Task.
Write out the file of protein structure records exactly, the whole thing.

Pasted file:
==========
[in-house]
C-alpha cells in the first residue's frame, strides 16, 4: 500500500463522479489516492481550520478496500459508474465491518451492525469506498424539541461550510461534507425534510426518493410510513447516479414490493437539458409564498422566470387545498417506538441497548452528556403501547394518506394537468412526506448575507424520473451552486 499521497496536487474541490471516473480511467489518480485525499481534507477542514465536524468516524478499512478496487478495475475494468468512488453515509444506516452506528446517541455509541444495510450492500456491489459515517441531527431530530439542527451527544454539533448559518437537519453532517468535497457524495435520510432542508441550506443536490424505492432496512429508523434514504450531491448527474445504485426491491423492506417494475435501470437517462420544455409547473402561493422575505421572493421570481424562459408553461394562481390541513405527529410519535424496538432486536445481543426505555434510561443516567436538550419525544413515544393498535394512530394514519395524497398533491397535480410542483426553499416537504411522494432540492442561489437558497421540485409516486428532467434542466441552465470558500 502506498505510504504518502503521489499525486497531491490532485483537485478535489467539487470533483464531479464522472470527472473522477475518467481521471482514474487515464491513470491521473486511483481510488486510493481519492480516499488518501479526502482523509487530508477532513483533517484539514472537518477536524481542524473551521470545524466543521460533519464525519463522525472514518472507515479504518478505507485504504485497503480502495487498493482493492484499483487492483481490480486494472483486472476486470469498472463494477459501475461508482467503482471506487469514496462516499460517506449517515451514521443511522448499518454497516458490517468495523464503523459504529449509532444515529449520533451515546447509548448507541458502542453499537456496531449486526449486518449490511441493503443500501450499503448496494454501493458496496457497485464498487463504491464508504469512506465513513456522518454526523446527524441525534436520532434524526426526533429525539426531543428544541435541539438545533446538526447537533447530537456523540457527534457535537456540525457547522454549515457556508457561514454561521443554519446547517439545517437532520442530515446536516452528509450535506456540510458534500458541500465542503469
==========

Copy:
[in-house]
C-alpha cells in the first residue's frame, strides 16, 4: 500500500463522479489516492481550520478496500459508474465491518451492525469506498424539541461550510461534507425534510426518493410510513447516479414490493437539458409564498422566470387545498417506538441497548452528556403501547394518506394537468412526506448575507424520473451552486 499521497496536487474541490471516473480511467489518480485525499481534507477542514465536524468516524478499512478496487478495475475494468468512488453515509444506516452506528446517541455509541444495510450492500456491489459515517441531527431530530439542527451527544454539533448559518437537519453532517468535497457524495435520510432542508441550506443536490424505492432496512429508523434514504450531491448527474445504485426491491423492506417494475435501470437517462420544455409547473402561493422575505421572493421570481424562459408553461394562481390541513405527529410519535424496538432486536445481543426505555434510561443516567436538550419525544413515544393498535394512530394514519395524497398533491397535480410542483426553499416537504411522494432540492442561489437558497421540485409516486428532467434542466441552465470558500 502506498505510504504518502503521489499525486497531491490532485483537485478535489467539487470533483464531479464522472470527472473522477475518467481521471482514474487515464491513470491521473486511483481510488486510493481519492480516499488518501479526502482523509487530508477532513483533517484539514472537518477536524481542524473551521470545524466543521460533519464525519463522525472514518472507515479504518478505507485504504485497503480502495487498493482493492484499483487492483481490480486494472483486472476486470469498472463494477459501475461508482467503482471506487469514496462516499460517506449517515451514521443511522448499518454497516458490517468495523464503523459504529449509532444515529449520533451515546447509548448507541458502542453499537456496531449486526449486518449490511441493503443500501450499503448496494454501493458496496457497485464498487463504491464508504469512506465513513456522518454526523446527524441525534436520532434524526426526533429525539426531543428544541435541539438545533446538526447537533447530537456523540457527534457535537456540525457547522454549515457556508457561514454561521443554519446547517439545517437532520442530515446536516452528509450535506456540510458534500458541500465542503469